The 1,000 megawatt reactor is located in the southwestern Iranian city of Bushehr, a port town on the Persian Gulf. Construction of the reactor began in the 1970s and is near completion.
Built and designed by Russian engineers, the facility is worth $800 million. Nuclear fuel for the reactor is also produced by Russians and is awaiting delivery. The U.S. is pressuring Russia to halt nuclear cooperation with Iran, but Russia has already built the reactor and signed a fuel deal.
For years, Iran kept its nuclear activities under wraps, so its unprecedented openness comes as a surprise to U.S. officials, who remain wary. The United States insists the civilian nuclear program is being used as a guise for weapons development.
White House Press Secretary Scott McClellan says one tour does not change things. "Iran is pursuing a nuclear weapons program under the cover of a civilian program. That remains a concern."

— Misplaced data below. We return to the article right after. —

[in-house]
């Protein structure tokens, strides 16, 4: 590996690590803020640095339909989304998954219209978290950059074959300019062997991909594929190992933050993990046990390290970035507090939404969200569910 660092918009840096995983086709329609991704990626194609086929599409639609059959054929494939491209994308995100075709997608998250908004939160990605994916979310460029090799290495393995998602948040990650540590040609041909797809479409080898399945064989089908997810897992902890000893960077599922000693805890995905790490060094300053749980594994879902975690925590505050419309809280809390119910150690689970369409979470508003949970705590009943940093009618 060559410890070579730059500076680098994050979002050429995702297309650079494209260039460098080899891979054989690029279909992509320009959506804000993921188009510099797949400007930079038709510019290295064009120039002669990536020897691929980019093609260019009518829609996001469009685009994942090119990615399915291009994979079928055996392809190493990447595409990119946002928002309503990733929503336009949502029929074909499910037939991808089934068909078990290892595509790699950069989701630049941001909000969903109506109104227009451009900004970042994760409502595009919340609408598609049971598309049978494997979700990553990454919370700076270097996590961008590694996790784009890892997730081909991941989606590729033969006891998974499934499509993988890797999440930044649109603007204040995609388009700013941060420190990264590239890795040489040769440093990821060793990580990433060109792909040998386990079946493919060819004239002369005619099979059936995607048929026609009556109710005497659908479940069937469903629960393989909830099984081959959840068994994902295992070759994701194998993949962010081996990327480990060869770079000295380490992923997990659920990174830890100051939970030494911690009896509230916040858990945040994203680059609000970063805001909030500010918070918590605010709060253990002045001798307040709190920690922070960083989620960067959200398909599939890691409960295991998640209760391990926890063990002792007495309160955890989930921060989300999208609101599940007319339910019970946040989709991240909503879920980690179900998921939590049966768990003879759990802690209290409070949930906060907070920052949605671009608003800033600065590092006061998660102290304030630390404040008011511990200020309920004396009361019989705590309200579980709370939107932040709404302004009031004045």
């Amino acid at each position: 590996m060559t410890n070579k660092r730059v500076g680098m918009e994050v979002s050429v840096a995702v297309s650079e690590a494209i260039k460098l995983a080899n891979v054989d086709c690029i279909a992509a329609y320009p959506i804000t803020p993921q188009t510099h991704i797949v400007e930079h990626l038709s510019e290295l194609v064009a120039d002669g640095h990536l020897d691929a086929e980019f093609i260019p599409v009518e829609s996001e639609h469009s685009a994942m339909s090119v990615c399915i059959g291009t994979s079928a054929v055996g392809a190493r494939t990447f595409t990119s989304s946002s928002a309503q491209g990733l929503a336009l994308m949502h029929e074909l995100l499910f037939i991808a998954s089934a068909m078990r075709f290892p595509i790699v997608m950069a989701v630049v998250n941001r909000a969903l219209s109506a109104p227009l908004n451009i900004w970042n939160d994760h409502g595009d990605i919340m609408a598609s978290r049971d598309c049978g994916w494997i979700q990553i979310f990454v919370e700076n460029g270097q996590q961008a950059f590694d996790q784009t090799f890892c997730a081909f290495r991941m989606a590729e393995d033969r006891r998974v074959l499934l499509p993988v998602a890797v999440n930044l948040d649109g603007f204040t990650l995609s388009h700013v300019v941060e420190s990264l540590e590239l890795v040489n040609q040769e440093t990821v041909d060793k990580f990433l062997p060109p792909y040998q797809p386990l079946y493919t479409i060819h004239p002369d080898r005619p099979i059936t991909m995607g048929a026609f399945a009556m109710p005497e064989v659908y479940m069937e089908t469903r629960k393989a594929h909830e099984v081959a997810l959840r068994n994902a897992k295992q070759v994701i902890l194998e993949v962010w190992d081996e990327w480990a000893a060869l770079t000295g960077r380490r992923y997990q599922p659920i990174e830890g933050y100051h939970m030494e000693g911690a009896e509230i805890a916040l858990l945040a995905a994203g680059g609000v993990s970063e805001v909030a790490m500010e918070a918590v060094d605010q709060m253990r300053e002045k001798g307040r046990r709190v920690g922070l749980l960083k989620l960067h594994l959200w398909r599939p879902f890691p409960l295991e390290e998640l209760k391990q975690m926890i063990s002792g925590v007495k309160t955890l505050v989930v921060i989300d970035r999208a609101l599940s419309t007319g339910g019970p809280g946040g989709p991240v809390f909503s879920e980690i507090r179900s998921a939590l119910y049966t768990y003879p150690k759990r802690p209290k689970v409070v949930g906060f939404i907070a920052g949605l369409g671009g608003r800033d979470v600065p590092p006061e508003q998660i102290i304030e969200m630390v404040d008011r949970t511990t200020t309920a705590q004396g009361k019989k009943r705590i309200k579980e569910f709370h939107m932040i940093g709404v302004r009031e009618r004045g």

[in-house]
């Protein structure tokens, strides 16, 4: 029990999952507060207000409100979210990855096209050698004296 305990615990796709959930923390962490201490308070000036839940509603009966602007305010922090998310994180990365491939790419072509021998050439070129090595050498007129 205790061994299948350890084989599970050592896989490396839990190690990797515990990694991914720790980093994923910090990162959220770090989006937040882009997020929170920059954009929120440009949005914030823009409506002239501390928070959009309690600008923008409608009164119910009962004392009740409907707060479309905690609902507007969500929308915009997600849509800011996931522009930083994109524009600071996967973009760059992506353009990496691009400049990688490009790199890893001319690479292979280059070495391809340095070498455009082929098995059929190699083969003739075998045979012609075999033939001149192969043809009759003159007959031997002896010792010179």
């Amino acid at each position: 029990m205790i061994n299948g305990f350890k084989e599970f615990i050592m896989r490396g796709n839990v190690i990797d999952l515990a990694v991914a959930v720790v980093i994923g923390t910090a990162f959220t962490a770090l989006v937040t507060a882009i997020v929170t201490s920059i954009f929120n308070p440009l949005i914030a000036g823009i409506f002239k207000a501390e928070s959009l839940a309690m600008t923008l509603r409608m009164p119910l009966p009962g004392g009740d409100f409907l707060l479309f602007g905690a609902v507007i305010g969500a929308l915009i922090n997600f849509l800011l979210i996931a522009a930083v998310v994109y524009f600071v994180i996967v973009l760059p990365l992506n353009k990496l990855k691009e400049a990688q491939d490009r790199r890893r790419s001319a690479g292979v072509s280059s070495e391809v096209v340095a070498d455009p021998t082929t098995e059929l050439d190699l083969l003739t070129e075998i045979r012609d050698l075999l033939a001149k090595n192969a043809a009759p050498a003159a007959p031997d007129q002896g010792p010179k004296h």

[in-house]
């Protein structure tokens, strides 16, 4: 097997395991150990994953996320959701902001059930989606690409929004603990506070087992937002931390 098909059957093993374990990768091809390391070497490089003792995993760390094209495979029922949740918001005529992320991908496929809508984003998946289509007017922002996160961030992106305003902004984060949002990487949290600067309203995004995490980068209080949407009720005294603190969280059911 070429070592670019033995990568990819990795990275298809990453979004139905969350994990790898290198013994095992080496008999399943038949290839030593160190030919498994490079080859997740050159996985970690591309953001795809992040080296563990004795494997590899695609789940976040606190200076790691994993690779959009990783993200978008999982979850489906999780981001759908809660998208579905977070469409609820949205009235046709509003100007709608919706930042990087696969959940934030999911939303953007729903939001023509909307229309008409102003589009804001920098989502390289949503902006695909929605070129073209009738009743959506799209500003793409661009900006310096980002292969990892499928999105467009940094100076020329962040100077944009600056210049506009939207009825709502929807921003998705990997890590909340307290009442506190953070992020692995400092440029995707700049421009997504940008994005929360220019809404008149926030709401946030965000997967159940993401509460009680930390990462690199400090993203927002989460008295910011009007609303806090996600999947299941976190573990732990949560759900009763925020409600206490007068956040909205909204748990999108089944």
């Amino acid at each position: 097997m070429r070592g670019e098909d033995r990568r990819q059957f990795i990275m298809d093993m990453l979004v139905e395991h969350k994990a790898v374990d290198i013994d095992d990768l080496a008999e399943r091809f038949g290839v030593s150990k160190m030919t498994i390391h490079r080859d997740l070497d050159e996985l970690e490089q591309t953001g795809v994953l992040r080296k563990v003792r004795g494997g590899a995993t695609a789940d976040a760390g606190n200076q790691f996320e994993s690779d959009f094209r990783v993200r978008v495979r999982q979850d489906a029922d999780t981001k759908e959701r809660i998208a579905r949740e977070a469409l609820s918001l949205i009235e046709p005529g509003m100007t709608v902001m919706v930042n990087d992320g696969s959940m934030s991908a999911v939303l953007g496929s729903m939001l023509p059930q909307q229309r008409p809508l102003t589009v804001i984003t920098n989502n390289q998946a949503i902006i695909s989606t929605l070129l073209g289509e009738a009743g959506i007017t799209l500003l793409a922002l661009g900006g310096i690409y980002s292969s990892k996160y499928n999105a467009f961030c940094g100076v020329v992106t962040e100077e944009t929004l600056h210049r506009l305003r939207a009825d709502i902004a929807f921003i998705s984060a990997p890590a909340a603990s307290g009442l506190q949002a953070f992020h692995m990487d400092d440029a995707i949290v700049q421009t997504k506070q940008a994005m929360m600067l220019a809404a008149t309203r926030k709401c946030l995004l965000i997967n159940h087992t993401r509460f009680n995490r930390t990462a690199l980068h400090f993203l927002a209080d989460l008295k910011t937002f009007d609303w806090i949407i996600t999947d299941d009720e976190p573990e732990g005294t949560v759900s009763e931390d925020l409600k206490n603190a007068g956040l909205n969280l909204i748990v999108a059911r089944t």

Iranian officials say they have no intention of producing nuclear weapons, and that the Bushehr site is under the scrutiny of the United Nations' nuclear watchdog, the International Atomic Energy Agency.
Fear aside, former UN weapons inspector Hans Blix dismissed worries about the Bushehr reactor. Blix says this reactor, at least, is not suitable to produce weapons-grade material. Iran argues its nuclear program is crucial to meet increased energy demands from a growing population. It is in negotiations with three European countries to renounce weapons in return for incentives.
U.S. Secretary of State Condoleezza Rice called on Iran to reach an agreement. "We believe that Iran should take advantage of the opportunity that is being provided to them by the European Three to give confidence to the international community that they are prepared to live up to their international obligations not to seek a nuclear weapons program under cover of civilian nuclear power."
The U.S. has indicated it will seek United Nations sanctions against Iran if there is no agreement.